CAMBRIDGE, Mass. (May 2, 2012) The Lemelson-MIT Program today announced Dr. Ashok Gadgil as the recipient of the 2012 $100,000 Lemelson-MIT Award for Global Innovation in recognition of his steady pursuit to blend research, invention, and humanitarianism for broad social impact. Gadgil is a chair professor of Safe Water and Sanitation at the University of California, Berkeley, and director of the Environmental Energy Technologies Division at Lawrence Berkeley National Laboratory, whose diverse inventions and sustainable innovations are helping those in the developing world to live healthier, safer lives.
Gadgil is a physicist by training whose unwavering curiosity and commitment to employ his expertise to benefit humankind has led to a string of inventions and innovations from safe drinking water solutions and a utility-sponsored energy efficiency program, to fuel-efficient stoves for displaced persons in Africa. He also works with stakeholders in beneficiary communities to rally support and increase adoption of his inventions. His innovative solutions, which integrate science with cultural needs, have helped an estimated 100 million individuals in dozens of countries across four continents.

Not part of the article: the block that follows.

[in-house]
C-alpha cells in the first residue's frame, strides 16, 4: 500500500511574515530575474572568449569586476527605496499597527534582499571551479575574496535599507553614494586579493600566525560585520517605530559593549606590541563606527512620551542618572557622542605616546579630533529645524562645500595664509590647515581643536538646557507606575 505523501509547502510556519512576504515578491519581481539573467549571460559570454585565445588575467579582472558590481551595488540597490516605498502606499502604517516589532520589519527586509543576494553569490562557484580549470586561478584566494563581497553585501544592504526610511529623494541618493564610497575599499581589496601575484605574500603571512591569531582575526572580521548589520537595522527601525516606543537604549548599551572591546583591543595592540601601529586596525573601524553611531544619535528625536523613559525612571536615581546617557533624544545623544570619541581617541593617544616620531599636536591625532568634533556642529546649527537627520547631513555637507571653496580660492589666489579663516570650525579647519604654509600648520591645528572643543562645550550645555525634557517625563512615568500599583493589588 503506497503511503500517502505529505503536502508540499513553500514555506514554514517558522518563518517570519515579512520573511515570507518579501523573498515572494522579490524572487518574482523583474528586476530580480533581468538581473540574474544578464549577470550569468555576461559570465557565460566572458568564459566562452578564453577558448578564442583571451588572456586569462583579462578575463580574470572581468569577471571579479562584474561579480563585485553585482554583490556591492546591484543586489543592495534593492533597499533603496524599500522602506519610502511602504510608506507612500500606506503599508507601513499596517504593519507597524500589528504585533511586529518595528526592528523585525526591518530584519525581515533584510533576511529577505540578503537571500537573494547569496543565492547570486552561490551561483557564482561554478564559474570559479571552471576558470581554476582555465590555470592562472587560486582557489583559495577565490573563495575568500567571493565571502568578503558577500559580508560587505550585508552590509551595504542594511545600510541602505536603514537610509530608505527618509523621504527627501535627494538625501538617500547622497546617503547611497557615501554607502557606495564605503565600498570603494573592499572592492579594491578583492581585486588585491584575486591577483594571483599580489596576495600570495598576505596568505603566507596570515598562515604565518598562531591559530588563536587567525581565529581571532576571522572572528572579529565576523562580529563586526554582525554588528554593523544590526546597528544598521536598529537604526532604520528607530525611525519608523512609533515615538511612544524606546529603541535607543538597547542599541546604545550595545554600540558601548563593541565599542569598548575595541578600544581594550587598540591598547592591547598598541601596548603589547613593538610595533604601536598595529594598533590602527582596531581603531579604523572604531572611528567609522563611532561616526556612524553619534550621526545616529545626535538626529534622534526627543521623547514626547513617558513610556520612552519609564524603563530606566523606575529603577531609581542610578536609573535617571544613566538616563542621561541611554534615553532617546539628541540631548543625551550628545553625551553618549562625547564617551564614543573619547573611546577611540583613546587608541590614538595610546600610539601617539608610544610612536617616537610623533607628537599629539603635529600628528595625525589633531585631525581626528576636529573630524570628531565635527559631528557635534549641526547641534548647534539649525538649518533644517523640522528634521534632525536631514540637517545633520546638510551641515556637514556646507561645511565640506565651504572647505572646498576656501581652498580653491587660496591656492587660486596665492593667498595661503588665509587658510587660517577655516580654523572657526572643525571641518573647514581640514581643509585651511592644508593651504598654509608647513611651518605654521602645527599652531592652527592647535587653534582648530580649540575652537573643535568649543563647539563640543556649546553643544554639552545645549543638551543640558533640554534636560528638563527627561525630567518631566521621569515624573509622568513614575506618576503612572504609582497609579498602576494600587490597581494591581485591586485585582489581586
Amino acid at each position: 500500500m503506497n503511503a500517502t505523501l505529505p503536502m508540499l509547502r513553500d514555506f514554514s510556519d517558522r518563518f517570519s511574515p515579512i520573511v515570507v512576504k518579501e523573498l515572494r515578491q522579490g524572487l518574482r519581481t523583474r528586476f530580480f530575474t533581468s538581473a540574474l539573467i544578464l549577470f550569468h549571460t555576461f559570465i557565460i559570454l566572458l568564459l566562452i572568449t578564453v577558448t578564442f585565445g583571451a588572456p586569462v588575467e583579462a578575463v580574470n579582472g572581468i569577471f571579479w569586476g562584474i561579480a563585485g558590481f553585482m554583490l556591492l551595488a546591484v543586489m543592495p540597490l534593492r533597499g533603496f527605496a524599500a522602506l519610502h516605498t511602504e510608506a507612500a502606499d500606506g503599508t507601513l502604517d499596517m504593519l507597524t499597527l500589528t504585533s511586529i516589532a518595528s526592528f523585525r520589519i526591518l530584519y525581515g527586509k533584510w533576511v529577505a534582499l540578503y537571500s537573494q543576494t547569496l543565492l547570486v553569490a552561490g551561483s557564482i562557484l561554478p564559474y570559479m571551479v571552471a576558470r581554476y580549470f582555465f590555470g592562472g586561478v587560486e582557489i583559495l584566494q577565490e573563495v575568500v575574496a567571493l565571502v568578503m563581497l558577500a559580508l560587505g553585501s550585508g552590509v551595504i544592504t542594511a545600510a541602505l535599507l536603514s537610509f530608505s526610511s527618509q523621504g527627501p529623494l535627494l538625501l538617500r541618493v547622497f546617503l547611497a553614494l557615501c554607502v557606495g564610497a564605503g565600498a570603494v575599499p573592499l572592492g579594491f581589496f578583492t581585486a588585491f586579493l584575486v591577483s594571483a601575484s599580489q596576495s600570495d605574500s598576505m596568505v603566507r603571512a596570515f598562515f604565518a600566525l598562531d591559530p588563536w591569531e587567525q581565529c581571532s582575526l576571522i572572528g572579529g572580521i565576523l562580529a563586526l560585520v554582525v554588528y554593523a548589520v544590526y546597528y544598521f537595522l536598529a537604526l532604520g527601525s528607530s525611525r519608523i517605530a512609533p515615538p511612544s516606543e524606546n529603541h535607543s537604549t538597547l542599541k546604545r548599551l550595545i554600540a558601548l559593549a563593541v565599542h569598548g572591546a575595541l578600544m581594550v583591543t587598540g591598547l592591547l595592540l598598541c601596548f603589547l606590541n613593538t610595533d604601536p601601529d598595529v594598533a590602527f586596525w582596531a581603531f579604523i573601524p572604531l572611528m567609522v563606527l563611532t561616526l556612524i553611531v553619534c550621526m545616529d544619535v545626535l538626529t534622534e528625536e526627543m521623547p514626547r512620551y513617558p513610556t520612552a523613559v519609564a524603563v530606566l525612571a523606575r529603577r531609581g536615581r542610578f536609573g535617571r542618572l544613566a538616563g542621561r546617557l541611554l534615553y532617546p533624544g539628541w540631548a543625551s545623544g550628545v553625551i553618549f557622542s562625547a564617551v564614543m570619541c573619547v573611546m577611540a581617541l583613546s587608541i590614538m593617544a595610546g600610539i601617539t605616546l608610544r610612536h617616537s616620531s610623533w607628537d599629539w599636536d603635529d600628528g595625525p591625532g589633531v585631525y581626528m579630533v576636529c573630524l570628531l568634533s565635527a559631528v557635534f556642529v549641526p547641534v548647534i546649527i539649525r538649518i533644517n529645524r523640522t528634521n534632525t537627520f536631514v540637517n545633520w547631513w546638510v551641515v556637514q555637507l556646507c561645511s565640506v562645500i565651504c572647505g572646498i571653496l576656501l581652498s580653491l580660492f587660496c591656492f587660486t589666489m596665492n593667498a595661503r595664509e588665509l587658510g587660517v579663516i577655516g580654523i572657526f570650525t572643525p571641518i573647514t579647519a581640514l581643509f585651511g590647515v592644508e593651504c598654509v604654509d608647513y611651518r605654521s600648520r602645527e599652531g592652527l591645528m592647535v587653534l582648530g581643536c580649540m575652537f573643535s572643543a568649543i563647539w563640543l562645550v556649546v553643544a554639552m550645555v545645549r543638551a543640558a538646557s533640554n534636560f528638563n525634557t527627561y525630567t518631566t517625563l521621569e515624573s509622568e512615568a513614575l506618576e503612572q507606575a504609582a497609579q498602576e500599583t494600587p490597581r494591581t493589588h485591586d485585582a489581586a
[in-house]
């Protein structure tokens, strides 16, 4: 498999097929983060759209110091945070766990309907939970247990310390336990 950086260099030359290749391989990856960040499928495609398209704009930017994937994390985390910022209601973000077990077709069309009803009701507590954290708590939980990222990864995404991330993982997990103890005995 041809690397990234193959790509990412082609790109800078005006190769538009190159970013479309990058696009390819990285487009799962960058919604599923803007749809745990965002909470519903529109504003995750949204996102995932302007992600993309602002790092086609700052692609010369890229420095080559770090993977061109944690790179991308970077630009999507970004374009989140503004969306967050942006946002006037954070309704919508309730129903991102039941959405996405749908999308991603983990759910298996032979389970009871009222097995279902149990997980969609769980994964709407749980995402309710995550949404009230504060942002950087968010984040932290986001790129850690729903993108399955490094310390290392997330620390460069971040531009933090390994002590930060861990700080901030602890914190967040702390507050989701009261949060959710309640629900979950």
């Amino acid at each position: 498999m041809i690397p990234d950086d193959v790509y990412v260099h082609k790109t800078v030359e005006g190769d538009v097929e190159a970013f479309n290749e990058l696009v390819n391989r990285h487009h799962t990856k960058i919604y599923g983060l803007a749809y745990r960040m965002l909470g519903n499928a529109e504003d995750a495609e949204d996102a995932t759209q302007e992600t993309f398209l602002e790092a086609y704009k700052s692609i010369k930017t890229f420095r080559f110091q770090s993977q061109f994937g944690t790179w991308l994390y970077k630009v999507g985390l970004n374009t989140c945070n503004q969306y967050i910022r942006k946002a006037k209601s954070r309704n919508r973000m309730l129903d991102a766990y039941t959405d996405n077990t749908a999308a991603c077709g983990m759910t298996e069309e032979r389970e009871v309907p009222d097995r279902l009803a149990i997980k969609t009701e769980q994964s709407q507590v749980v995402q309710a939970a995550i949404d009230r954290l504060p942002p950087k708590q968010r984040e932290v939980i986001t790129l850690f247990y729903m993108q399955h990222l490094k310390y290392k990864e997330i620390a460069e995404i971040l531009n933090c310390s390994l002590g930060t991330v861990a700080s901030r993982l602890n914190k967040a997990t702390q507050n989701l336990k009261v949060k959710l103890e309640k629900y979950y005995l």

UV Waterworks for Safe Drinking Water
Gadgil envisioned an affordable solution to disinfect drinking water in 1993 after more than 10,000 people in his home country of India died from Bengal Cholera. Gadgil designed UV Waterworks, an effective and inexpensive technology that utilizes ultraviolet light to kill deadly, disease-causing pathogens. The technology has been disseminated by WaterHealth International, Inc. (WHI) and is producing safe, clean drinking water at a price of just two cents per 10 liters. WHI's water is affordable even to those making much less than two dollars per day.
WHI distributes the water through a pioneering public-private partnership, including a series of village-council owned clean-water centers that
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